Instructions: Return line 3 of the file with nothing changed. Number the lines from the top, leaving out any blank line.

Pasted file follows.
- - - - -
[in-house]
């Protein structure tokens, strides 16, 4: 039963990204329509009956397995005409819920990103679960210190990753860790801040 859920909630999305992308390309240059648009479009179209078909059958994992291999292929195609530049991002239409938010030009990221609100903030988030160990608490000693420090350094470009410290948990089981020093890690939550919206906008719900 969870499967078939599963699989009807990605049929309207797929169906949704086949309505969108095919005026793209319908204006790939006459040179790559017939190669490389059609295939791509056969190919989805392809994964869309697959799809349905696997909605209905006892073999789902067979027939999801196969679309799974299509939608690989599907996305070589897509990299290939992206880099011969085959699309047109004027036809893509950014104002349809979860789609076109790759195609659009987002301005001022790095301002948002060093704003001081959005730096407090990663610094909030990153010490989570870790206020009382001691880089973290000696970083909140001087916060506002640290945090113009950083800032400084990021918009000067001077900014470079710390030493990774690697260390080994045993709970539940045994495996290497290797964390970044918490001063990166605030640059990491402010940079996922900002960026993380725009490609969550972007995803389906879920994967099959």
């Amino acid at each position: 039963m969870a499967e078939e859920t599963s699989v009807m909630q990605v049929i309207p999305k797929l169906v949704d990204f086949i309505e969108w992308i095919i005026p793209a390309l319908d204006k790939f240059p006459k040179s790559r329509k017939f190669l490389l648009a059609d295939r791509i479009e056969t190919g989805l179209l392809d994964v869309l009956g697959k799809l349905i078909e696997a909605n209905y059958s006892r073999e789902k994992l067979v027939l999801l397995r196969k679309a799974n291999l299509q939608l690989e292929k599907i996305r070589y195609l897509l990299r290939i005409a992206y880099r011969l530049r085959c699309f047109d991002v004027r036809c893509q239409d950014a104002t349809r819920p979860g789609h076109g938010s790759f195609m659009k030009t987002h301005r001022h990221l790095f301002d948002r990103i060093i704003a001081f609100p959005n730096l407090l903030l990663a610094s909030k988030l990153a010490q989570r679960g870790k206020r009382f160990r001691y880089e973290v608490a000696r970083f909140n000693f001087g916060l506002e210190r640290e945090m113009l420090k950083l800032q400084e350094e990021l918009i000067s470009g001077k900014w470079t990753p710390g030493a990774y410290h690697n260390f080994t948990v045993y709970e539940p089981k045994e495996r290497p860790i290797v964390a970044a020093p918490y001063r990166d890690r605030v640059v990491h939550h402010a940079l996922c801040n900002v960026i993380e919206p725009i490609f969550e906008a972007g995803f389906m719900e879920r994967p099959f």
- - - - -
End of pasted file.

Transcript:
């Amino acid at each position: 039963m969870a499967e078939e859920t599963s699989v009807m909630q990605v049929i309207p999305k797929l169906v949704d990204f086949i309505e969108w992308i095919i005026p793209a390309l319908d204006k790939f240059p006459k040179s790559r329509k017939f190669l490389l648009a059609d295939r791509i479009e056969t190919g989805l179209l392809d994964v869309l009956g697959k799809l349905i078909e696997a909605n209905y059958s006892r073999e789902k994992l067979v027939l999801l397995r196969k679309a799974n291999l299509q939608l690989e292929k599907i996305r070589y195609l897509l990299r290939i005409a992206y880099r011969l530049r085959c699309f047109d991002v004027r036809c893509q239409d950014a104002t349809r819920p979860g789609h076109g938010s790759f195609m659009k030009t987002h301005r001022h990221l790095f301002d948002r990103i060093i704003a001081f609100p959005n730096l407090l903030l990663a610094s909030k988030l990153a010490q989570r679960g870790k206020r009382f160990r001691y880089e973290v608490a000696r970083f909140n000693f001087g916060l506002e210190r640290e945090m113009l420090k950083l800032q400084e350094e990021l918009i000067s470009g001077k900014w470079t990753p710390g030493a990774y410290h690697n260390f080994t948990v045993y709970e539940p089981k045994e495996r290497p860790i290797v964390a970044a020093p918490y001063r990166d890690r605030v640059v990491h939550h402010a940079l996922c801040n900002v960026i993380e919206p725009i490609f969550e906008a972007g995803f389906m719900e879920r994967p099959f």